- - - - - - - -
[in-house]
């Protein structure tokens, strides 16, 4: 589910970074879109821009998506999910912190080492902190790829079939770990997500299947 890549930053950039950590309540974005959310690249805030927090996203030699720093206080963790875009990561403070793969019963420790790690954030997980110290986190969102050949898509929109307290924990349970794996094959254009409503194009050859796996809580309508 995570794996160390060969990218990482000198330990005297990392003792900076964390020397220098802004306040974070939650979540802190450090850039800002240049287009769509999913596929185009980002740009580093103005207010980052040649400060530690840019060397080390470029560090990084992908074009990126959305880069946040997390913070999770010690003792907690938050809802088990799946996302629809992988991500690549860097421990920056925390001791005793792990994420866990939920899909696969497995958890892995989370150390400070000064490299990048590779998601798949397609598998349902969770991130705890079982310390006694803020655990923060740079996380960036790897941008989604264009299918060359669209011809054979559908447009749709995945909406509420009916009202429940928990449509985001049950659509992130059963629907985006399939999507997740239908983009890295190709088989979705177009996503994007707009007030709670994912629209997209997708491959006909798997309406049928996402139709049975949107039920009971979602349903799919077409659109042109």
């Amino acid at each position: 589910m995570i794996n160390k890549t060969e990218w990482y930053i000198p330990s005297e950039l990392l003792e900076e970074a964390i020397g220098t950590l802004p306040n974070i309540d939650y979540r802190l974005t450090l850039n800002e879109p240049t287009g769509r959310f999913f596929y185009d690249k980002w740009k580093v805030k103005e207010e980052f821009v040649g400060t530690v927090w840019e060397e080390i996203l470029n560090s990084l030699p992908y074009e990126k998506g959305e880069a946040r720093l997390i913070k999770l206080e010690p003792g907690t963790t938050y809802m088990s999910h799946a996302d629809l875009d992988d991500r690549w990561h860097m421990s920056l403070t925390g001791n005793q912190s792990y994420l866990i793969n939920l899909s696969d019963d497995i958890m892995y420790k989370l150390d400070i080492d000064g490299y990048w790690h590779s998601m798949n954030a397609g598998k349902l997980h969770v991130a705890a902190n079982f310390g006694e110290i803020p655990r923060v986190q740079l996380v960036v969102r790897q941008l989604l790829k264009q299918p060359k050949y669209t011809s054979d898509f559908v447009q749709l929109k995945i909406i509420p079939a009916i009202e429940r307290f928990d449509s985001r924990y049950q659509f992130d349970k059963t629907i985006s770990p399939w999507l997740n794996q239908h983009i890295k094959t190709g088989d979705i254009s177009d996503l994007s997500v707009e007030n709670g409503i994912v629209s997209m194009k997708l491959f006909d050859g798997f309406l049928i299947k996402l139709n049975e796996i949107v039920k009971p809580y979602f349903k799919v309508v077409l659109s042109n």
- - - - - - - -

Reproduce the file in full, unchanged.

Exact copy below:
[in-house]
């Protein structure tokens, strides 16, 4: 589910970074879109821009998506999910912190080492902190790829079939770990997500299947 890549930053950039950590309540974005959310690249805030927090996203030699720093206080963790875009990561403070793969019963420790790690954030997980110290986190969102050949898509929109307290924990349970794996094959254009409503194009050859796996809580309508 995570794996160390060969990218990482000198330990005297990392003792900076964390020397220098802004306040974070939650979540802190450090850039800002240049287009769509999913596929185009980002740009580093103005207010980052040649400060530690840019060397080390470029560090990084992908074009990126959305880069946040997390913070999770010690003792907690938050809802088990799946996302629809992988991500690549860097421990920056925390001791005793792990994420866990939920899909696969497995958890892995989370150390400070000064490299990048590779998601798949397609598998349902969770991130705890079982310390006694803020655990923060740079996380960036790897941008989604264009299918060359669209011809054979559908447009749709995945909406509420009916009202429940928990449509985001049950659509992130059963629907985006399939999507997740239908983009890295190709088989979705177009996503994007707009007030709670994912629209997209997708491959006909798997309406049928996402139709049975949107039920009971979602349903799919077409659109042109």
């Amino acid at each position: 589910m995570i794996n160390k890549t060969e990218w990482y930053i000198p330990s005297e950039l990392l003792e900076e970074a964390i020397g220098t950590l802004p306040n974070i309540d939650y979540r802190l974005t450090l850039n800002e879109p240049t287009g769509r959310f999913f596929y185009d690249k980002w740009k580093v805030k103005e207010e980052f821009v040649g400060t530690v927090w840019e060397e080390i996203l470029n560090s990084l030699p992908y074009e990126k998506g959305e880069a946040r720093l997390i913070k999770l206080e010690p003792g907690t963790t938050y809802m088990s999910h799946a996302d629809l875009d992988d991500r690549w990561h860097m421990s920056l403070t925390g001791n005793q912190s792990y994420l866990i793969n939920l899909s696969d019963d497995i958890m892995y420790k989370l150390d400070i080492d000064g490299y990048w790690h590779s998601m798949n954030a397609g598998k349902l997980h969770v991130a705890a902190n079982f310390g006694e110290i803020p655990r923060v986190q740079l996380v960036v969102r790897q941008l989604l790829k264009q299918p060359k050949y669209t011809s054979d898509f559908v447009q749709l929109k995945i909406i509420p079939a009916i009202e429940r307290f928990d449509s985001r924990y049950q659509f992130d349970k059963t629907i985006s770990p399939w999507l997740n794996q239908h983009i890295k094959t190709g088989d979705i254009s177009d996503l994007s997500v707009e007030n709670g409503i994912v629209s997209m194009k997708l491959f006909d050859g798997f309406l049928i299947k996402l139709n049975e796996i949107v039920k009971p809580y979602f349903k799919v309508v077409l659109s042109n």